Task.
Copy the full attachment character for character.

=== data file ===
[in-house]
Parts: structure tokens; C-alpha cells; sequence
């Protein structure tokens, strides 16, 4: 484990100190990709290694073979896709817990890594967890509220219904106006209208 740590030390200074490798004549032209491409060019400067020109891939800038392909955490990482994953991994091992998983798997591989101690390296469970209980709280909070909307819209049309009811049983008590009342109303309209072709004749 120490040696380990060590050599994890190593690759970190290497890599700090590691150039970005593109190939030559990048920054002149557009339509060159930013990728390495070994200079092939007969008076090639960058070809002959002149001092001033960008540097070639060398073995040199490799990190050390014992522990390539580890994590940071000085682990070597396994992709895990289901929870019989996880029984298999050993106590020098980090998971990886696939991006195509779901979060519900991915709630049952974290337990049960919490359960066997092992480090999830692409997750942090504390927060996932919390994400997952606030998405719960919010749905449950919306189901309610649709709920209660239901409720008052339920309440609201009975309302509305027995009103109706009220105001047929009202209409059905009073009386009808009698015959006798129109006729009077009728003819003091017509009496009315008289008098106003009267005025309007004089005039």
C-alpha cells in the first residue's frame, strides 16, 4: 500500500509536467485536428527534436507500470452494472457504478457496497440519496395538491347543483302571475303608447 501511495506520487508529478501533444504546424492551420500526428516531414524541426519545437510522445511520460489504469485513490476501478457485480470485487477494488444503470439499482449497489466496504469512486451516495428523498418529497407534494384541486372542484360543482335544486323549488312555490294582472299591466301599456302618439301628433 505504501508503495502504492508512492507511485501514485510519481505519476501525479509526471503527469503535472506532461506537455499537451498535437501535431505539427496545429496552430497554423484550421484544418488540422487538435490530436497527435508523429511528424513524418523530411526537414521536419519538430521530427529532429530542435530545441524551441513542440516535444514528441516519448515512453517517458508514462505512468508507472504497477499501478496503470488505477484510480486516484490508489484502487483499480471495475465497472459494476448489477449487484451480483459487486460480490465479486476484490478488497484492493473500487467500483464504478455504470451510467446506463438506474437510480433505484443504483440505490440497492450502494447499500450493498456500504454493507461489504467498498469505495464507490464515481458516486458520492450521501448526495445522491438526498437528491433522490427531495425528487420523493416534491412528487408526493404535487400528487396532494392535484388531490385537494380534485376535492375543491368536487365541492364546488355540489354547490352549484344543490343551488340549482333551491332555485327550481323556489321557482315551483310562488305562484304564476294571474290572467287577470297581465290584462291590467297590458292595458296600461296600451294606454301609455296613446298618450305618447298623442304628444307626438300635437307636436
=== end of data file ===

[in-house]
Parts: structure tokens; C-alpha cells; sequence
């Protein structure tokens, strides 16, 4: 484990100190990709290694073979896709817990890594967890509220219904106006209208 740590030390200074490798004549032209491409060019400067020109891939800038392909955490990482994953991994091992998983798997591989101690390296469970209980709280909070909307819209049309009811049983008590009342109303309209072709004749 120490040696380990060590050599994890190593690759970190290497890599700090590691150039970005593109190939030559990048920054002149557009339509060159930013990728390495070994200079092939007969008076090639960058070809002959002149001092001033960008540097070639060398073995040199490799990190050390014992522990390539580890994590940071000085682990070597396994992709895990289901929870019989996880029984298999050993106590020098980090998971990886696939991006195509779901979060519900991915709630049952974290337990049960919490359960066997092992480090999830692409997750942090504390927060996932919390994400997952606030998405719960919010749905449950919306189901309610649709709920209660239901409720008052339920309440609201009975309302509305027995009103109706009220105001047929009202209409059905009073009386009808009698015959006798129109006729009077009728003819003091017509009496009315008289008098106003009267005025309007004089005039």
C-alpha cells in the first residue's frame, strides 16, 4: 500500500509536467485536428527534436507500470452494472457504478457496497440519496395538491347543483302571475303608447 501511495506520487508529478501533444504546424492551420500526428516531414524541426519545437510522445511520460489504469485513490476501478457485480470485487477494488444503470439499482449497489466496504469512486451516495428523498418529497407534494384541486372542484360543482335544486323549488312555490294582472299591466301599456302618439301628433 505504501508503495502504492508512492507511485501514485510519481505519476501525479509526471503527469503535472506532461506537455499537451498535437501535431505539427496545429496552430497554423484550421484544418488540422487538435490530436497527435508523429511528424513524418523530411526537414521536419519538430521530427529532429530542435530545441524551441513542440516535444514528441516519448515512453517517458508514462505512468508507472504497477499501478496503470488505477484510480486516484490508489484502487483499480471495475465497472459494476448489477449487484451480483459487486460480490465479486476484490478488497484492493473500487467500483464504478455504470451510467446506463438506474437510480433505484443504483440505490440497492450502494447499500450493498456500504454493507461489504467498498469505495464507490464515481458516486458520492450521501448526495445522491438526498437528491433522490427531495425528487420523493416534491412528487408526493404535487400528487396532494392535484388531490385537494380534485376535492375543491368536487365541492364546488355540489354547490352549484344543490343551488340549482333551491332555485327550481323556489321557482315551483310562488305562484304564476294571474290572467287577470297581465290584462291590467297590458292595458296600461296600451294606454301609455296613446298618450305618447298623442304628444307626438300635437307636436